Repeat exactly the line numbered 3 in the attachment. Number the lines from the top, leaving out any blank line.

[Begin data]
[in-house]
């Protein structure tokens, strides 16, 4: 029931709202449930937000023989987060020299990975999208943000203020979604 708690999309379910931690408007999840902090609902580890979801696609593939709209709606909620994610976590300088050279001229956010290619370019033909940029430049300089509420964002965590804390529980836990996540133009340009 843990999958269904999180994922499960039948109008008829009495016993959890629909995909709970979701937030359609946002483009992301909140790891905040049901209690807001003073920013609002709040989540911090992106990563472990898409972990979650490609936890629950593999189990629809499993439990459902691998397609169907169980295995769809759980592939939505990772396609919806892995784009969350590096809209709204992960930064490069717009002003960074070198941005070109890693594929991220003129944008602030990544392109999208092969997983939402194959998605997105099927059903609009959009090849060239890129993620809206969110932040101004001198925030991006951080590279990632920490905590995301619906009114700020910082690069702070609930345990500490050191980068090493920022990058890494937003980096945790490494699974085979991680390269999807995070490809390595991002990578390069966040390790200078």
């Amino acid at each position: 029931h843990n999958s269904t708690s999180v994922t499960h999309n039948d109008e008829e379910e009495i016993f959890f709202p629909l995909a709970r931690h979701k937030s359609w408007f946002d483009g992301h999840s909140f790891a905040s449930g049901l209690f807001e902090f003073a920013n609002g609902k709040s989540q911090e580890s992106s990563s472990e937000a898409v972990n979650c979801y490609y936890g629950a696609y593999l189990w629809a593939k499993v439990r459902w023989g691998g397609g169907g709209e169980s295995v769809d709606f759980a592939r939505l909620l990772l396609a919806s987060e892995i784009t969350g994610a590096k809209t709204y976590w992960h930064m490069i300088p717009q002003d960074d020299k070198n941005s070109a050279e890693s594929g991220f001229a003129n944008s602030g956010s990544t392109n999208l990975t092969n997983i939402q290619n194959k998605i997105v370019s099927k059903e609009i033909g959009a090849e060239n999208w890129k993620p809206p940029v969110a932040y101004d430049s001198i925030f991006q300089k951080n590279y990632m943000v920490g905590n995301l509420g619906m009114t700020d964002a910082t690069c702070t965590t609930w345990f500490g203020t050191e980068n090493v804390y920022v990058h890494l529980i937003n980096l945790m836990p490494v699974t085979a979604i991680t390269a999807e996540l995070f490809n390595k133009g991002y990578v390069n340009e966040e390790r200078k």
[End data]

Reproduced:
């Amino acid at each position: 029931h843990n999958s269904t708690s999180v994922t499960h999309n039948d109008e008829e379910e009495i016993f959890f709202p629909l995909a709970r931690h979701k937030s359609w408007f946002d483009g992301h999840s909140f790891a905040s449930g049901l209690f807001e902090f003073a920013n609002g609902k709040s989540q911090e580890s992106s990563s472990e937000a898409v972990n979650c979801y490609y936890g629950a696609y593999l189990w629809a593939k499993v439990r459902w023989g691998g397609g169907g709209e169980s295995v769809d709606f759980a592939r939505l909620l990772l396609a919806s987060e892995i784009t969350g994610a590096k809209t709204y976590w992960h930064m490069i300088p717009q002003d960074d020299k070198n941005s070109a050279e890693s594929g991220f001229a003129n944008s602030g956010s990544t392109n999208l990975t092969n997983i939402q290619n194959k998605i997105v370019s099927k059903e609009i033909g959009a090849e060239n999208w890129k993620p809206p940029v969110a932040y101004d430049s001198i925030f991006q300089k951080n590279y990632m943000v920490g905590n995301l509420g619906m009114t700020d964002a910082t690069c702070t965590t609930w345990f500490g203020t050191e980068n090493v804390y920022v990058h890494l529980i937003n980096l945790m836990p490494v699974t085979a979604i991680t390269a999807e996540l995070f490809n390595k133009g991002y990578v390069n340009e966040e390790r200078k």